What do I need to know about my car’s automatic transmission fluid?

Let’s quickly run through the basics
by Leandre Grecia | Sep 18, 2020
PHOTO: Mark Jesalva

The manual transmission is sadly but surely dying. We’ve known that for quite some time now. Who would want to operate a clutch through heavy traffic in the city day in and day out, right? These days, comfort is king, and thats where automatic transmissions excel.

That’s why manufacturers have slowly been phasing out stick shifts from their lineups. In case you hadn’t noticed, fewer and fewer manual cars have been rolled out over the years due to market demand. 

However, this convenience comes at a price, as automatics are generally more costly to maintain and repair than manuals. Automatic gearboxes are also more complex in structure, meaning they require a bit more TLC than you might think.

In order to keep them in tip-top shape, there are a lot of elements you should pay close attention to. Here, we’re going to focus on one of the basics: the transmission fluid.

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What is automatic transmission fluid?

Automatic transmission fluid keeps all the moving parts inside the AT well-lubricated. This way, the ’box can shift gears smoothly, reducing wear and tear and preventing any major damage.

As many of you here probably know, there are different types of automatic transmissions (conventional, dual-clutch, continuously variable, and so on). By extension, the type of transmission fluid needed for each varies. These include brand-specific fluids such as Dexron VI, Mercon V, and ATF+4, as well as other types like multi-vehicle synthetic transmission and CVT fluids. The best way to determine what your car needs is to check the manual.

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How can I check if my car’s transmission fluid needs changing?

That’s also something you’ll find in the owner’s manual. Some cars require transmission fluid checks or replacement every 30,000 kilometers or so. Every car is different, so consulting with the literature is the best way to find out.

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Another way to know if your transmission fluid needs changing is to inspect the fluid itself. Even if you haven’t driven the car for the requisite number of kilometers as indicated by the manufacturer, performing routine checks won’t hurt.

To do this, all you need to do is look for the dedicated dipstick for the transmission fluid and check it like you would the engine oil. Some dipsticks even have indicators for what the fluid level should be when the engine is cold or when it’s running.

If the fluid is in good condition, it will have a bright pinkish color. Darker fluids with only a bit of the pinkish tint, on the other hand, need replacing. But if the transmission fluid looks blackish and has a burnt smell upon closer inspection, then the gearbox may have already suffered some damage. In this case, it may be better not to ‘flush’ the fluids completely without having a mechanic take a closer look at the entire assembly—more on this one later.

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In some cases, however, cars don’t come with transmission fluid dipsticks and are instead equipped with sealed transmissions that are filled with lifetime fluids. These aren’t always problem-proof setups, so regular inspections can still prove beneficial in the long run. Thankfully, some of these sealed transmissions can still be opened underneath, so fluid levels and conditions can still be checked.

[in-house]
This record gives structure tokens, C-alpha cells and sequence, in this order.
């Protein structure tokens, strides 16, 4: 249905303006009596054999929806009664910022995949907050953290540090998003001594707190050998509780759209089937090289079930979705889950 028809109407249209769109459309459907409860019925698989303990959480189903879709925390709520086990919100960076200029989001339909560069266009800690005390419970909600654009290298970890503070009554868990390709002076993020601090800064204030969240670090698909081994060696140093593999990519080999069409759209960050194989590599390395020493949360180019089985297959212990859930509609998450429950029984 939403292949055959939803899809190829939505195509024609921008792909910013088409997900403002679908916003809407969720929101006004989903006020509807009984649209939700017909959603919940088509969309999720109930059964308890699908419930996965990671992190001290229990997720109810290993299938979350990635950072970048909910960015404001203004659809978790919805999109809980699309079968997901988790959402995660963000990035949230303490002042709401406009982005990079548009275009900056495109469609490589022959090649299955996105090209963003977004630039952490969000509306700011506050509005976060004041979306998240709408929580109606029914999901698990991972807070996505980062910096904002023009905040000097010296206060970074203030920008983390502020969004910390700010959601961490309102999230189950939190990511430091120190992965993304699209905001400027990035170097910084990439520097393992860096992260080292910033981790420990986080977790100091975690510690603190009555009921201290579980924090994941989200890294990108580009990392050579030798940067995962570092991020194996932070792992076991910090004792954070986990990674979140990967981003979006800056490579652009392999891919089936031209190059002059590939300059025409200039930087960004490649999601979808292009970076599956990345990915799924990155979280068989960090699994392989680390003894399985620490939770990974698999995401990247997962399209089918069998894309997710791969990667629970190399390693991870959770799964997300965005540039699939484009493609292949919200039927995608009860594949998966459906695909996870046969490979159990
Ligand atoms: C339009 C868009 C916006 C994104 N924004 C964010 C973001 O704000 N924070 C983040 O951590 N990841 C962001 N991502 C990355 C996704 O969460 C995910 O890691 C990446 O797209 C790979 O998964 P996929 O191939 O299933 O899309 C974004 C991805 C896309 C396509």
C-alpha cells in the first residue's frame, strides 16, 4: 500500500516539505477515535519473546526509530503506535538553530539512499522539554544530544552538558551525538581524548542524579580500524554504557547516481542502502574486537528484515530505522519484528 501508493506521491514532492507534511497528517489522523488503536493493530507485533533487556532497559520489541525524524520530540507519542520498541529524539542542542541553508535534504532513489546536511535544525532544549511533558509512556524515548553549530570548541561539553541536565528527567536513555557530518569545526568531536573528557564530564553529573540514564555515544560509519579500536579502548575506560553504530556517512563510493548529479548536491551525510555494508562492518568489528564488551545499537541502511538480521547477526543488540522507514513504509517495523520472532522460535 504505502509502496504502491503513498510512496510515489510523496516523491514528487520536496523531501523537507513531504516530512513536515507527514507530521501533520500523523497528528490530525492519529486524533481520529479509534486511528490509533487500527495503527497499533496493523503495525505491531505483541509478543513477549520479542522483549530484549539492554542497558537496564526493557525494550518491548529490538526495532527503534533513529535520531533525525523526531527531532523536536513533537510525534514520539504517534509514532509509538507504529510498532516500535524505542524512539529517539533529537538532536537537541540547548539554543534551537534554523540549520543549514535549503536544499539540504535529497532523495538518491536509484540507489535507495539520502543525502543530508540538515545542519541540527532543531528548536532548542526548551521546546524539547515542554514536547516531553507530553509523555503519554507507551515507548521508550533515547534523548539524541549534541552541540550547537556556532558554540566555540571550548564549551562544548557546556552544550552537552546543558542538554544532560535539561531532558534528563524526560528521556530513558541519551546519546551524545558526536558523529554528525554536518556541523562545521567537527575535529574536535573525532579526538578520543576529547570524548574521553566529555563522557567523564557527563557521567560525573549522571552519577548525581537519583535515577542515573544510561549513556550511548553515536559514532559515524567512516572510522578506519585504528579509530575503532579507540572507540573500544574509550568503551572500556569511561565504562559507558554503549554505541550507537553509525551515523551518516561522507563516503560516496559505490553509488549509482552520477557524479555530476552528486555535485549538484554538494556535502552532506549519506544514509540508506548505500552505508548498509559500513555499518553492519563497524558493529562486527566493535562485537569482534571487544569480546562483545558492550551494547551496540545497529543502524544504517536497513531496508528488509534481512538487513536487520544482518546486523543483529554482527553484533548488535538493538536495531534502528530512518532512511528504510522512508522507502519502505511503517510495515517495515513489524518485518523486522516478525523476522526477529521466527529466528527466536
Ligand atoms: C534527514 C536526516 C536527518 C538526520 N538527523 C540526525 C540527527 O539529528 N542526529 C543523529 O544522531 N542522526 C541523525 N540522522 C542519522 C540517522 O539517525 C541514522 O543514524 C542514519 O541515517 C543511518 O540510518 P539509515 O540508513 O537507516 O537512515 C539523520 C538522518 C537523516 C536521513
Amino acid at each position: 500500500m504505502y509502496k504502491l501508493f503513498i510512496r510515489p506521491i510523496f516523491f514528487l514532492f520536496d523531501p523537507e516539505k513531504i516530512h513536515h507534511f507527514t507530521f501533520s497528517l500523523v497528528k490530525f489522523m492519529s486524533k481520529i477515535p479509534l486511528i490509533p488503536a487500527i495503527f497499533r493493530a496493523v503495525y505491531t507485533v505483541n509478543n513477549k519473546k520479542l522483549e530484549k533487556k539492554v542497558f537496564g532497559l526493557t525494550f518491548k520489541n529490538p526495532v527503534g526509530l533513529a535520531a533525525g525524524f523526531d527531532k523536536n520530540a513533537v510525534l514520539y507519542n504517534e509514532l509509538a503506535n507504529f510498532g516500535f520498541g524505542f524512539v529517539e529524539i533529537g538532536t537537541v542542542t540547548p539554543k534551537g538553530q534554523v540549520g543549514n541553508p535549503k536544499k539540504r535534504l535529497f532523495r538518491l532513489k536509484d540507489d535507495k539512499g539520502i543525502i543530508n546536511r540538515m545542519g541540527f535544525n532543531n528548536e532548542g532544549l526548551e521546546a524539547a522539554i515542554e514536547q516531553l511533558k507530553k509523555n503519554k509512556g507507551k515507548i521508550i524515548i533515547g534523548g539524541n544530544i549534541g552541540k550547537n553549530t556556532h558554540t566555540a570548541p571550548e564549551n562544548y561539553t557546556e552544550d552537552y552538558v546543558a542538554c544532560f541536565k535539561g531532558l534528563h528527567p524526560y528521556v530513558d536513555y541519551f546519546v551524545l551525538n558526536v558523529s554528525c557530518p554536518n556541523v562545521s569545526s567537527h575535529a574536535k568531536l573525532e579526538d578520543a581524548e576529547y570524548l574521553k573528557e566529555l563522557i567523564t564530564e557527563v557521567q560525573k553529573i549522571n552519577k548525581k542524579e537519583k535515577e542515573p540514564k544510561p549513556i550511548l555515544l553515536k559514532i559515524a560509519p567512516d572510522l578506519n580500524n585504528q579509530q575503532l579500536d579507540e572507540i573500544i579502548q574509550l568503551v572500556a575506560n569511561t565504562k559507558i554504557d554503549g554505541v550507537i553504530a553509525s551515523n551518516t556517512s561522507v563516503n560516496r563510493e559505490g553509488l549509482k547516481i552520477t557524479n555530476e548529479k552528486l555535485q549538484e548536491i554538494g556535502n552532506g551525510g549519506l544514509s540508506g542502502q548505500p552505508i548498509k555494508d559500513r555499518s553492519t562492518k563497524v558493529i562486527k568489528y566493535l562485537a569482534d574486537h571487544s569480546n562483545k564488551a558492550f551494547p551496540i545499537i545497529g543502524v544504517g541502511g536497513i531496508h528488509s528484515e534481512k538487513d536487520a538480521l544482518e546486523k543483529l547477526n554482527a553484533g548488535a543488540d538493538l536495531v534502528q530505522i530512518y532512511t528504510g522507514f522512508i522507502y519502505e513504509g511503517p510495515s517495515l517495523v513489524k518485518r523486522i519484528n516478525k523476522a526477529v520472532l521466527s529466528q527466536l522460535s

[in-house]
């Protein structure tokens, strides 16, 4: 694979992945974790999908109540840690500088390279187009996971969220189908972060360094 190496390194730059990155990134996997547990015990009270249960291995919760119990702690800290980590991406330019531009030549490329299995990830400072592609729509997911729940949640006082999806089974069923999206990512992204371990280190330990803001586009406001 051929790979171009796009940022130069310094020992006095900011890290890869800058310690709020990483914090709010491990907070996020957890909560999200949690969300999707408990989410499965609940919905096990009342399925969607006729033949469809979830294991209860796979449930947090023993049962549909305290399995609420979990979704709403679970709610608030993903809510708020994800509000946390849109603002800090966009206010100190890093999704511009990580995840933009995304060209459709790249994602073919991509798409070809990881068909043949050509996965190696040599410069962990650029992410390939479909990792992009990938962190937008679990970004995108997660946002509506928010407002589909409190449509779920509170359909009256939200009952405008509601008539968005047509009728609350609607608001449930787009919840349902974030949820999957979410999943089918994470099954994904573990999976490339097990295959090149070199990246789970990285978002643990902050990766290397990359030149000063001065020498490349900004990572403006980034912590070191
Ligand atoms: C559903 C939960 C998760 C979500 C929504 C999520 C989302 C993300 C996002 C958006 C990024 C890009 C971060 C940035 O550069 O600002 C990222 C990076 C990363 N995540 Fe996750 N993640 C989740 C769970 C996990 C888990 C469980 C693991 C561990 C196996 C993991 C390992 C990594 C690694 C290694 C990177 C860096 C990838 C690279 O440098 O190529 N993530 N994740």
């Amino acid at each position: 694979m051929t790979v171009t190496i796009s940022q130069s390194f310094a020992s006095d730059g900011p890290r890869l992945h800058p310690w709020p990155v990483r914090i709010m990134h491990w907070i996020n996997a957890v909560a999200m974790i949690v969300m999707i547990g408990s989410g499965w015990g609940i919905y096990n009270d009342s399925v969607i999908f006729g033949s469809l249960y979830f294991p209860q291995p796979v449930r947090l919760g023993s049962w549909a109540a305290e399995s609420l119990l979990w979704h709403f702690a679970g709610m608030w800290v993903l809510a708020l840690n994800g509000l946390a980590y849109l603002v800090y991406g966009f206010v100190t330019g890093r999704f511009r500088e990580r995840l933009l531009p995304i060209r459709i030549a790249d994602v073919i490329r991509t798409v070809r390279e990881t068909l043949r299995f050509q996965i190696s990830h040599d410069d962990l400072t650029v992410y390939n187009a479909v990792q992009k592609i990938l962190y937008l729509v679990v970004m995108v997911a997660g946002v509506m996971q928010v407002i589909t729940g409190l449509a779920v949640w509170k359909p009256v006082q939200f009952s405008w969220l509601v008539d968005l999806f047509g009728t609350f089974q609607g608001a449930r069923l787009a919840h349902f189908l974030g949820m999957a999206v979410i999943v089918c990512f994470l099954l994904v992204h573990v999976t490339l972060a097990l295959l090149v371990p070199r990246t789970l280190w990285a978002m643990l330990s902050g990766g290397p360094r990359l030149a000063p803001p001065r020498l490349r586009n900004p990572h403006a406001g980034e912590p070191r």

What’s the difference between ‘flushing’ and ‘changing’ the transmission fluid?

Okay, let’s circle back to the term ‘flushing’ we mentioned earlier. Car owners must note that a ‘flush’ is different from a ‘change.’

A flush is when you replace every drop of the transmission fluid in your car. An example is when you pour in two liters of new and clean fluid to flush all two liters of the old one out. A change is when you replace only half of the existing fluid.

Will changing the transmission fluid be bad for my car?

Like many things, it depends. Assuming you’ve done a good enough job of keeping your car’s gearbox in excellent shape over the years andyou’ve followed all of the manufacturer’s maintenance suggestions, then a regular flush shouldn’t bring up any problems.

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But if you’ve overlooked things a bit and you’ve found out that the transmission fluid has turned into the blackish, burnt-smelling liquid we previously talked about, then that’s when only a change may be necessary.

The damage to the gearbox may have been done already anyway, and putting in new fluids likely won’t solve the problem. As a matter of fact, it could actually make things worse. As we suggested before, if you find yourself in this situation, you should have your car’s transmission checked out by your trusted mechanic as soon as possible.

That’s about it for the basics. If you think you’re having problems with your car’s automatic transmission, then maybe this tip sheet can help you out. Meanwhile, if you want a brief guide on the different types of fluids for cars, you can click here.

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PHOTO: Mark Jesalva
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